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Sunday, April 20, 2014

Fitial vetoes bill strengthening laws on sex crimes

Gov. Benigno R. Fitial vetoed on Friday a bill seeking to strengthen laws on sex crimes and domestic violence, citing “some very serious concerns” that the Office of the Attorney General raised including the removal of vital definitions that would hinder prosecution.

Rep. Edmund Villagomez’s (Cov-Saipan) House Bill 17-193, House Draft 1 specifically seeks to establish minimum mandatory sentences for sexual assault and sexual abuse of a minor, increase the time-served component necessary for parole eligibility, and amend existing definitions to clarify provisions relating to sex crimes and domestic violence. Villagomez is currently off-island.

Fitial said he had to disapprove the bill because the OAG raised some very serious concerns about it.

“In sum, the bill unfavorably affects the entire criminal code by removing vital definitions; the new definition would hinder prosecution; the legislative intent is based on a misstatement of the law; and, policy-wise, CNMI prosecutors believe it may have the opposite effect of resulting in fewer convictions,” Fitial said in his veto message to Senate President Paul Manglona (Ind-Rota) and House Speaker Eli Cabrera (R-Saipan).

The governor attached the OAG memorandum which provides in detail the concerns with the bill in case members decide to address these concerns and resubmit a revised bill for consideration.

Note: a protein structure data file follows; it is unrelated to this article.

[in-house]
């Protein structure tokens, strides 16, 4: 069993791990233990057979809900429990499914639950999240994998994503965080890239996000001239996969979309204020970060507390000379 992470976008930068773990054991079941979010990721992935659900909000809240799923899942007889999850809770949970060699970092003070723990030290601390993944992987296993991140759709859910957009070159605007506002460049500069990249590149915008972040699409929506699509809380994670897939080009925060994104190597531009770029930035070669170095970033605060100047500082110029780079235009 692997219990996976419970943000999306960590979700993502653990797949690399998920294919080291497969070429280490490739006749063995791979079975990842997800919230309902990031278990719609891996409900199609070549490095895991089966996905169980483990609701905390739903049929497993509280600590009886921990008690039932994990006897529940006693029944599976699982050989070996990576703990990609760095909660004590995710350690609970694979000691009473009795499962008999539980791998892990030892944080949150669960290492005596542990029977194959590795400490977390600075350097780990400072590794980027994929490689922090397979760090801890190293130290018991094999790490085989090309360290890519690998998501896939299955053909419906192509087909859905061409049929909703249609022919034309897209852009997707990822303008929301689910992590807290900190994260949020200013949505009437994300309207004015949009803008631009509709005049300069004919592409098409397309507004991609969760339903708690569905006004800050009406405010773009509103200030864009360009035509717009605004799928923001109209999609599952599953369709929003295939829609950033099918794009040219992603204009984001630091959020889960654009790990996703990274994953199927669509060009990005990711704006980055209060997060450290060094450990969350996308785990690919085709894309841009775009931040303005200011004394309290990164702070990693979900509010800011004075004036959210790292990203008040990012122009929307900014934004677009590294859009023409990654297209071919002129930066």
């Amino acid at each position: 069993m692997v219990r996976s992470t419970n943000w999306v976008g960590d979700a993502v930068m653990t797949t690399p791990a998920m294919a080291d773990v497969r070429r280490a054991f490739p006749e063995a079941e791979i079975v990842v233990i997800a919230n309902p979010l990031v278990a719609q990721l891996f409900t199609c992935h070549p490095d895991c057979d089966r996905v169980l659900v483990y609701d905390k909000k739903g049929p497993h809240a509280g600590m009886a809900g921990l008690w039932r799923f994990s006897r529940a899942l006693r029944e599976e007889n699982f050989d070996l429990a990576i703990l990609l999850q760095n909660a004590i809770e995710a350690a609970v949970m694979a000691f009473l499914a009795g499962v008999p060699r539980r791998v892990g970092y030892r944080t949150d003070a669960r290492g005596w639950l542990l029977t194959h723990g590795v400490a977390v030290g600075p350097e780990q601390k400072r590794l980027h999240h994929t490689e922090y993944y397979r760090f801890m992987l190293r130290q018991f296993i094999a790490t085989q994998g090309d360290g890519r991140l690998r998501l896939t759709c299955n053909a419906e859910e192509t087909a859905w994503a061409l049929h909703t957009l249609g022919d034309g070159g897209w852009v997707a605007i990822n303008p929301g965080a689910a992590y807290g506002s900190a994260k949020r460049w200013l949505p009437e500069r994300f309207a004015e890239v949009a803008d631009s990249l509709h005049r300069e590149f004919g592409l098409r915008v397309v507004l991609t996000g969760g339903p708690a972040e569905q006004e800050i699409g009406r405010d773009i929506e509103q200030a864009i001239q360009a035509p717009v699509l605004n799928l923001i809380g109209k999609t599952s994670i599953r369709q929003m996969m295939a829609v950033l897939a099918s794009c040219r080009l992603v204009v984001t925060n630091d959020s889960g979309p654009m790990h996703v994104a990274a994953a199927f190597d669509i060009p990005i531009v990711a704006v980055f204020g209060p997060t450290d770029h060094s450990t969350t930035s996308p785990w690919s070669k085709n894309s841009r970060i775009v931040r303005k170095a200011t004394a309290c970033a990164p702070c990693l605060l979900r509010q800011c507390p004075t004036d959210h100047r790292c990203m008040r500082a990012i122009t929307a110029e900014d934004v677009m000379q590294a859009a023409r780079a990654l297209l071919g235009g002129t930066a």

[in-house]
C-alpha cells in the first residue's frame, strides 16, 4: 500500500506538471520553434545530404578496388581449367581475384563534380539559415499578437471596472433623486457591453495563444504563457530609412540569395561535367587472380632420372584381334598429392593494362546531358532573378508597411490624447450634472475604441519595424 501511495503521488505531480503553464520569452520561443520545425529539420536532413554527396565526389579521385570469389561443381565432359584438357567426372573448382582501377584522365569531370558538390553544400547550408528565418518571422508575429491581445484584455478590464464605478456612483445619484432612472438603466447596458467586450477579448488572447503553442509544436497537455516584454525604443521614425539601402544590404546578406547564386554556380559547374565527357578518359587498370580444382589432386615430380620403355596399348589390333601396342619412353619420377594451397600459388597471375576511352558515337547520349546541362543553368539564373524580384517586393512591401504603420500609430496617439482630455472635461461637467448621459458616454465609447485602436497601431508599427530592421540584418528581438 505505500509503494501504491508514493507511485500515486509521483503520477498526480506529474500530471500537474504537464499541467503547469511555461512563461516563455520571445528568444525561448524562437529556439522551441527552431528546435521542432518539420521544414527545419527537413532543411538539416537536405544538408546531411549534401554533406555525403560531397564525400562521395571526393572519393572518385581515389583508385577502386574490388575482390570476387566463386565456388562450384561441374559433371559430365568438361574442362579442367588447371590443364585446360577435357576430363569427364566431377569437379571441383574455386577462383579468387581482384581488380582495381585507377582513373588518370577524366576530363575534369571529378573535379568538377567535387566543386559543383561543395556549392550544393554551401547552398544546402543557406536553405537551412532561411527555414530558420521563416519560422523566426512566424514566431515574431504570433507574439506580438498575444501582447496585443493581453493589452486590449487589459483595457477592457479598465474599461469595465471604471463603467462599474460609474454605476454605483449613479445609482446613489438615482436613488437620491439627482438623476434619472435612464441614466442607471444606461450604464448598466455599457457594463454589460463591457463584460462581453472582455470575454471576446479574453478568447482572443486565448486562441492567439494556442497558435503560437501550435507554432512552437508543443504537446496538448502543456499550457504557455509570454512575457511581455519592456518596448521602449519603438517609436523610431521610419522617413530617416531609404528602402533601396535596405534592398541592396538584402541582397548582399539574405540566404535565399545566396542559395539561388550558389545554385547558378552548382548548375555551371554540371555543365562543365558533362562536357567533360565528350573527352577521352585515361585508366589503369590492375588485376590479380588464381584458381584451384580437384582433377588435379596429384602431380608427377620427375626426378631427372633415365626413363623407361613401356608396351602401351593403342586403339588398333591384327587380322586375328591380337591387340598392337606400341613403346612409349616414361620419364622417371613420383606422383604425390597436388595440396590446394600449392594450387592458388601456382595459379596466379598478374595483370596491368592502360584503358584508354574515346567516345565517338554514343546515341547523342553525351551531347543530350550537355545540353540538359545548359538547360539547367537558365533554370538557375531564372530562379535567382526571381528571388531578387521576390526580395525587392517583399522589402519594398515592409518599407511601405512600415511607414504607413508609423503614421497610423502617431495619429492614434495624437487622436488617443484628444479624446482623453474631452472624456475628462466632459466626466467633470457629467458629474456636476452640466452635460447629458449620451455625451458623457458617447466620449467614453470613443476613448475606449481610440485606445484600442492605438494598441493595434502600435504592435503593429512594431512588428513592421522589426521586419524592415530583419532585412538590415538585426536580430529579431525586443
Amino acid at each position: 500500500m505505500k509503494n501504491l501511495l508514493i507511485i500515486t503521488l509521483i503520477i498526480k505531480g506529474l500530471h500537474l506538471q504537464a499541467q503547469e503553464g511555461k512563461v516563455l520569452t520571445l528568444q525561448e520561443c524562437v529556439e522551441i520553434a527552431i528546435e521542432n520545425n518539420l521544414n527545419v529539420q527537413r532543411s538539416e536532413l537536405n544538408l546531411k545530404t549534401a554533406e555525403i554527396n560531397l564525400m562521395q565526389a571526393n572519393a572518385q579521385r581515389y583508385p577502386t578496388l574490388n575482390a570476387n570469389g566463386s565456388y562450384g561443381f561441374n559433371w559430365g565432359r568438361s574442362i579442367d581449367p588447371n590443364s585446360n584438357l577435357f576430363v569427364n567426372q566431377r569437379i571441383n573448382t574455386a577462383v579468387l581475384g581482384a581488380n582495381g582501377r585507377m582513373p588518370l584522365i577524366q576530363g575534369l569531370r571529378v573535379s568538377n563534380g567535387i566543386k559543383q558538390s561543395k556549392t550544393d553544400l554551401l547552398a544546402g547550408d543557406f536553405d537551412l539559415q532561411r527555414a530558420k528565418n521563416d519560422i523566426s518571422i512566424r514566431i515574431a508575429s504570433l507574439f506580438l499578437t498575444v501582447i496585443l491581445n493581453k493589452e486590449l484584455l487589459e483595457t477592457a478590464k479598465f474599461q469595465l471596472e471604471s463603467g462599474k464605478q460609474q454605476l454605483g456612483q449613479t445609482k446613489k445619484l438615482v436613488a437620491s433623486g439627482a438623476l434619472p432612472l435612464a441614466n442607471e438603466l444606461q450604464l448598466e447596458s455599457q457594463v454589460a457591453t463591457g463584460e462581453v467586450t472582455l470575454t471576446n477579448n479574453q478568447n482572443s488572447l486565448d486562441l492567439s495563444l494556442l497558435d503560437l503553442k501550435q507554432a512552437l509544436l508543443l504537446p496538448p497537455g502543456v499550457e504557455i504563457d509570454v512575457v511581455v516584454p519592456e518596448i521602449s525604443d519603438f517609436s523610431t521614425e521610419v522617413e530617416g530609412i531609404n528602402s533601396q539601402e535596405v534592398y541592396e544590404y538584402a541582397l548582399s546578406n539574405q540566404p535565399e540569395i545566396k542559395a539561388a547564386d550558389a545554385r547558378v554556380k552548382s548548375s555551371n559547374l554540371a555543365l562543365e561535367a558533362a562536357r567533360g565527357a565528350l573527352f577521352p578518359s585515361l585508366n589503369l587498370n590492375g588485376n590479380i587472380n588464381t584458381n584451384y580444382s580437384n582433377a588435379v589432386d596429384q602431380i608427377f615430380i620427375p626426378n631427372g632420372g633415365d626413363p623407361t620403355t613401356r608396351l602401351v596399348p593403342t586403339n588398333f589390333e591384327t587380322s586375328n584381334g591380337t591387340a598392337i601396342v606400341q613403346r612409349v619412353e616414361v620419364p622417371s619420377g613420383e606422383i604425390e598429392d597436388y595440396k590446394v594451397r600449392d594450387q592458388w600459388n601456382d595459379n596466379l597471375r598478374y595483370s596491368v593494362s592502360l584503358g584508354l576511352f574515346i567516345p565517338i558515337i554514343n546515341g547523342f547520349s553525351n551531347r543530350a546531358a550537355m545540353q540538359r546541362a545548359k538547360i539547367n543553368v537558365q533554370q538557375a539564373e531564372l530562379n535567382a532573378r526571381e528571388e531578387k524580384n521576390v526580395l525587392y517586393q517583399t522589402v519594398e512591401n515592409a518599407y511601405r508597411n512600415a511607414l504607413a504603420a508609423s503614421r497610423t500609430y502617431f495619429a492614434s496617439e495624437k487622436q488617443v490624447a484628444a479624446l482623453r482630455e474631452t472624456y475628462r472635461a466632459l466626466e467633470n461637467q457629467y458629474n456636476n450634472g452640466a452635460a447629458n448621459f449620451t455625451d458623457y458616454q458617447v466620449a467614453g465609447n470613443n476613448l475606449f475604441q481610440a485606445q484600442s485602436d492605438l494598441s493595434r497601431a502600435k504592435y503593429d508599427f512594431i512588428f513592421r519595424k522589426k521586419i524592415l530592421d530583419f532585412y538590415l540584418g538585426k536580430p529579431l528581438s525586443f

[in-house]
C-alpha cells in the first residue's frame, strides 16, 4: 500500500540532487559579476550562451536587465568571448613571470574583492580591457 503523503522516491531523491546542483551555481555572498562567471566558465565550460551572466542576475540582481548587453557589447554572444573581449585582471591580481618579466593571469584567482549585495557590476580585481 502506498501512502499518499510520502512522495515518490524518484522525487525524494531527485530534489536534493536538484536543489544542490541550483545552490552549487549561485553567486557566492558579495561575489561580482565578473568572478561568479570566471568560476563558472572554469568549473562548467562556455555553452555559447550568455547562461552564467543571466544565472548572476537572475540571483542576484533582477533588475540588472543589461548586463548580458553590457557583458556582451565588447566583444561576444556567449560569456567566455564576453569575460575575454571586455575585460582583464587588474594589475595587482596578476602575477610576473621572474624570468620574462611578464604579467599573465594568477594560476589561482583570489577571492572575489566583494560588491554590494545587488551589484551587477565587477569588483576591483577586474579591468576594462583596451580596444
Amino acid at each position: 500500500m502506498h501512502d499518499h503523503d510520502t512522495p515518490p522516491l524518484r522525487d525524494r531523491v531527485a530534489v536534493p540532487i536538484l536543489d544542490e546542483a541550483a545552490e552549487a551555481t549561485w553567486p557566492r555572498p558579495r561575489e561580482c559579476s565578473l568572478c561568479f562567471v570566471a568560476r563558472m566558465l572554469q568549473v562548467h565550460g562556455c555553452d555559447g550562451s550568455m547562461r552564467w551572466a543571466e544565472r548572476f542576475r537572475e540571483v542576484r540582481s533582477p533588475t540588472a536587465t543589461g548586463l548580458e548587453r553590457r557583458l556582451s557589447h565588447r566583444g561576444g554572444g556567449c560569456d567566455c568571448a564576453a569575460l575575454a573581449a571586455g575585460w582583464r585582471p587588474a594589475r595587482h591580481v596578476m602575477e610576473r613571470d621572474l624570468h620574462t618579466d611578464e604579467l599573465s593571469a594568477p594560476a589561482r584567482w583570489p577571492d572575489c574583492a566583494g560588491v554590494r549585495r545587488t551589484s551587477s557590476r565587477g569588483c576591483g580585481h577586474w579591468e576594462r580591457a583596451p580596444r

Deputy attorney general Viola Alepuyo, in her Nov. 16 memo to the governor, cited five major concerns about the bill.

She said HB 17-193, HD1 would have far-reaching effect of repealing the entire definitions section of the criminal code. She said many of these definitions are vital to the prosecution of other crimes, such as the definition of “serious bodily injured.”

“Repealing this section cripples the prosecution of other crimes,” Alepuyo said.

The deputy AG said the revised definition of “sexual contact” creates an additional element that would not only increase a prosecutor’s burden in proving a crime; the element is nearly impossible to prove.

Alepuyo also said the proposed definition of “sexual contact” is deficient in that it potentially decriminalizes a previously criminal act and criminalizes a relatively benign act.

Her fourth major concern on the bill is that the statement of legislative intent is based on a misstatement of the law.

She also said this measure may have unintended adverse policy effects on the enforceability of these crimes.

“This bill should not be signed because its effects would be almost opposed to the stated intent. It would affect the enforceability of many crimes and could result in less punishment of sex offenders. The Office’s advice is not to sign the current bill, but to encourage the Legislature to redraft the bill so that its effect will match its intent,” Alepuyo told the governor.

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